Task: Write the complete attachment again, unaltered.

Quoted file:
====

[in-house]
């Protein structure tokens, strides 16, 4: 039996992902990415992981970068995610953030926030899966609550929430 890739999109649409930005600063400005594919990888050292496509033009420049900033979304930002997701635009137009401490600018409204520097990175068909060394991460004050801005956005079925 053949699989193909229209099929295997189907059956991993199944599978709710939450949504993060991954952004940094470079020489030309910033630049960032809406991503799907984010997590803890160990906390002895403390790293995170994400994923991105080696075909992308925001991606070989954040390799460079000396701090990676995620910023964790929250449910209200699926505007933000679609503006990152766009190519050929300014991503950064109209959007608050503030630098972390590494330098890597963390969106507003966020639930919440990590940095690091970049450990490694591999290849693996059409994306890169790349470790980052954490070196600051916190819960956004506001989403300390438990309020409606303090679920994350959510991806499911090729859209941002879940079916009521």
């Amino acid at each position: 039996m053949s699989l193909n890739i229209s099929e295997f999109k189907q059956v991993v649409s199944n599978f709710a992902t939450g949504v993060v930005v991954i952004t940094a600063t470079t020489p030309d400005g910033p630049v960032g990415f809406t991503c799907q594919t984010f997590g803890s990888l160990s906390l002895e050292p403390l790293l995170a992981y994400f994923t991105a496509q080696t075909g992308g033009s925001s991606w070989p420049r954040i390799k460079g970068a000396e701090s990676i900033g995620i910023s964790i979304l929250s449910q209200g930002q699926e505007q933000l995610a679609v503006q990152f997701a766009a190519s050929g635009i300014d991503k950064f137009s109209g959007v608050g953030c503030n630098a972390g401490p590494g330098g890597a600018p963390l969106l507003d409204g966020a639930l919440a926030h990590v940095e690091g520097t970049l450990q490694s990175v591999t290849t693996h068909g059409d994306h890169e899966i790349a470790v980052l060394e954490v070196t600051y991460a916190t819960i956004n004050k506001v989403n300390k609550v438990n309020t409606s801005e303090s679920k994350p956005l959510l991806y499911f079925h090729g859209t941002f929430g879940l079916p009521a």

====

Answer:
[in-house]
């Protein structure tokens, strides 16, 4: 039996992902990415992981970068995610953030926030899966609550929430 890739999109649409930005600063400005594919990888050292496509033009420049900033979304930002997701635009137009401490600018409204520097990175068909060394991460004050801005956005079925 053949699989193909229209099929295997189907059956991993199944599978709710939450949504993060991954952004940094470079020489030309910033630049960032809406991503799907984010997590803890160990906390002895403390790293995170994400994923991105080696075909992308925001991606070989954040390799460079000396701090990676995620910023964790929250449910209200699926505007933000679609503006990152766009190519050929300014991503950064109209959007608050503030630098972390590494330098890597963390969106507003966020639930919440990590940095690091970049450990490694591999290849693996059409994306890169790349470790980052954490070196600051916190819960956004506001989403300390438990309020409606303090679920994350959510991806499911090729859209941002879940079916009521």
């Amino acid at each position: 039996m053949s699989l193909n890739i229209s099929e295997f999109k189907q059956v991993v649409s199944n599978f709710a992902t939450g949504v993060v930005v991954i952004t940094a600063t470079t020489p030309d400005g910033p630049v960032g990415f809406t991503c799907q594919t984010f997590g803890s990888l160990s906390l002895e050292p403390l790293l995170a992981y994400f994923t991105a496509q080696t075909g992308g033009s925001s991606w070989p420049r954040i390799k460079g970068a000396e701090s990676i900033g995620i910023s964790i979304l929250s449910q209200g930002q699926e505007q933000l995610a679609v503006q990152f997701a766009a190519s050929g635009i300014d991503k950064f137009s109209g959007v608050g953030c503030n630098a972390g401490p590494g330098g890597a600018p963390l969106l507003d409204g966020a639930l919440a926030h990590v940095e690091g520097t970049l450990q490694s990175v591999t290849t693996h068909g059409d994306h890169e899966i790349a470790v980052l060394e954490v070196t600051y991460a916190t819960i956004n004050k506001v989403n300390k609550v438990n309020t409606s801005e303090s679920k994350p956005l959510l991806y499911f079925h090729g859209t941002f929430g879940l079916p009521a």